by Terry Nguyen

A collection of haphazard thoughts and hazy vignettes, organized as fodder for my unwritten memoir.

Thoughts on mortality and New York City

New York City kills.

People are dying everyday and everywhere and every minute, but when you live within a city as concentrated and dense as New York City — where people live in concrete shoeboxes, literally smushed and stacked on top of one another — death is not a phenomenon. It is a reality. Sure, the rich housed within their grand brownstones and the gentrifiers shielded in refurbished apartments can turn a blind eye, but the inevitable and cyclical nature of death is omnipresent.

I was gravely aware of this when I first considered moving to New York. I had spent a chillingly lonely February night binging “Russian Doll,” a Netflix show set in the Big Apple, in which the Groundhog Day-esque plot subjects Natasha Lyonne’s character to gruesome urban-inflicted deaths day in and day out: She is struck by a taxi cab after recklessly crossing into a busy intersection; she falls headfirst into an open cellar hatch; she drowns after inexplicably losing her balance atop a pier; she trips to her death down her walk-up’s stairs during her birthday party.

I visited New York shortly thereafter in March, queueing the show’s eery earworm, “Gotta Get Up” by Harry Nilsson, to my sauntering steps. As I headed through Midtown towards the East Village, I keenly acknowledged the clanging metal hatches that could surely send me to an all-too-early, spiraling death drop.

Ruminating about mortality in your early 20s is, for most non-mortally ill people, a fruitless activity that claims precious brain space from other, more appropriate 21-year-old thoughts (like romance). Maybe it’s a generational tick, having grown up surrounded by second-hand trauma and anxiety from grim events like 9/11 and school shootings and the ever-pervasive, unsolvable threat of climate change.

But I’ve always approached the concept of death — a simultaneously mysterious and commonplace state of being — with less gravitas than I should. I don’t crave death; I want to accept it. Acceptance comes easier and more naturally when death becomes a frequent afterthought — at least according to a Bhutanese folk saying, the premise of an app that arbitrarily reminds me of life’s demise five times a day.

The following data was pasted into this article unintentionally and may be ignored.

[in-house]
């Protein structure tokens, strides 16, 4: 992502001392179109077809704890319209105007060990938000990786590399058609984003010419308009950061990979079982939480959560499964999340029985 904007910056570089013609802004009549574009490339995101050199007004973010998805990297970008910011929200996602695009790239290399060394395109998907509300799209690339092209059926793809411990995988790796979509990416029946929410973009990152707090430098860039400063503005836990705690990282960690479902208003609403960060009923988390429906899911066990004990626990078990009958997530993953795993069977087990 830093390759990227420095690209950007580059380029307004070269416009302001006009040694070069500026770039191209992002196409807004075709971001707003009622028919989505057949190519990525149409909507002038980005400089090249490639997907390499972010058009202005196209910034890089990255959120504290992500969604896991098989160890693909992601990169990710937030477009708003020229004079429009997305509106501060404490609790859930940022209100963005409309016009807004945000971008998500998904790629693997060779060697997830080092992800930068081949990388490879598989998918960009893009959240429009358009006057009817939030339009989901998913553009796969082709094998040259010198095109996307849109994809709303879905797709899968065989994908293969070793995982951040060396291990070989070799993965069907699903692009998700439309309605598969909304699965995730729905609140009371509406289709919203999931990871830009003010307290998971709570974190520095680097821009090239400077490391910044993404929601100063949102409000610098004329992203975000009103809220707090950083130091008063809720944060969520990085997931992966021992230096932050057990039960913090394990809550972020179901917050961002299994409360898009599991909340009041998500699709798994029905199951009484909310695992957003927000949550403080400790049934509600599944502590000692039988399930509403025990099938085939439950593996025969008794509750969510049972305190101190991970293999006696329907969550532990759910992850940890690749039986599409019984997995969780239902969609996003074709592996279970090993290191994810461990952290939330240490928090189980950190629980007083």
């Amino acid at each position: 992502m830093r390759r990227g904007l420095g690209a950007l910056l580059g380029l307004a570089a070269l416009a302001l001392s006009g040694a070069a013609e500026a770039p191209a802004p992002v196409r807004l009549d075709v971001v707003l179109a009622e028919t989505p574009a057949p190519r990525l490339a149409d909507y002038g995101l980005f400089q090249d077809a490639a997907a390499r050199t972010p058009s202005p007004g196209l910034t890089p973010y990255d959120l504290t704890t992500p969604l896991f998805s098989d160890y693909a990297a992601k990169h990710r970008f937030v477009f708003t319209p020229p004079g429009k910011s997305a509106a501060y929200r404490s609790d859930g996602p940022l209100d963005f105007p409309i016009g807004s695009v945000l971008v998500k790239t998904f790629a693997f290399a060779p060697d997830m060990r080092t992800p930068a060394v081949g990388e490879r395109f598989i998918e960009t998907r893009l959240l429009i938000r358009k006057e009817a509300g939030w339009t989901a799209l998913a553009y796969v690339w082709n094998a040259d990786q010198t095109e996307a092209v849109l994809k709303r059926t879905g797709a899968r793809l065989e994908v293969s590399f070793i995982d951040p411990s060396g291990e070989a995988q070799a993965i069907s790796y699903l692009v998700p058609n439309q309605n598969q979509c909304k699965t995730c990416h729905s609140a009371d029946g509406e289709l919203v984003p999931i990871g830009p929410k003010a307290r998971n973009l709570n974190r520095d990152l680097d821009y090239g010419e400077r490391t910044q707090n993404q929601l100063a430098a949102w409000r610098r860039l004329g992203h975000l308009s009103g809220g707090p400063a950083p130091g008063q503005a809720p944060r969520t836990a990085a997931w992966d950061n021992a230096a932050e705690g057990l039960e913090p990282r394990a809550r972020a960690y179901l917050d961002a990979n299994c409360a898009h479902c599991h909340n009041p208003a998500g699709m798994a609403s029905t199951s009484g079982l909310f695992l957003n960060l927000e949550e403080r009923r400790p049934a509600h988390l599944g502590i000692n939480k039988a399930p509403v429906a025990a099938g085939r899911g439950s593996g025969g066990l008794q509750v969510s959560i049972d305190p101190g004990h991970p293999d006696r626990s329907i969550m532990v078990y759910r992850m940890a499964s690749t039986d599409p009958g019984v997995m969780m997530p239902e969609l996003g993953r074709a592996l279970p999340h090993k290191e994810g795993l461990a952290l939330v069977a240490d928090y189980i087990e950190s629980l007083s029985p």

I downloaded the app WeCroak in April after two tech reporters on my Twitter timeline endorsed it. It serves an undoubtedly morbid function, selecting purely random moments of the day to send a push alert: “Don’t forget, you’re going to die. Open for a quote…”

It seemed as if death was always in my periphery. Since my freshman year of high school, unexpected tragedies, announced through sorrowful GoFundMe pages, struck every year without fail at the heart of my close-knit hometown, where someone knew someone directly affected by a recent loss. The names and the years have blurred over time; I had stored each incident away in my mind and refused to acknowledge them until May, when I was again reminded of my own mortality.

I visited Manhattan at the end of spring, strolling the streets of Nolita high — off the news of a full-time media job offer and a sloppily rolled CBD joint. I lit up with my friend Seb in Thomas Paine Park, where a woman unleashed a string of unsavory curses in our direction. (We silently blew smoke from our wooden bench and left, as you should in these situations.) Seb trudged along with his bike steadied in one hand, as I pointed out how bikers have gotten killed in Brooklyn at record numbers (although not yet a Brooklyn resident, I frequently read the Eagle) and how he should be careful of New York City's very reckless drivers, who unblinkingly mowed down people in their paths. 

I said it matter-of-factly, not expecting that a few minutes later, a person would be mowed down in my line of vision.

Terry Nguyen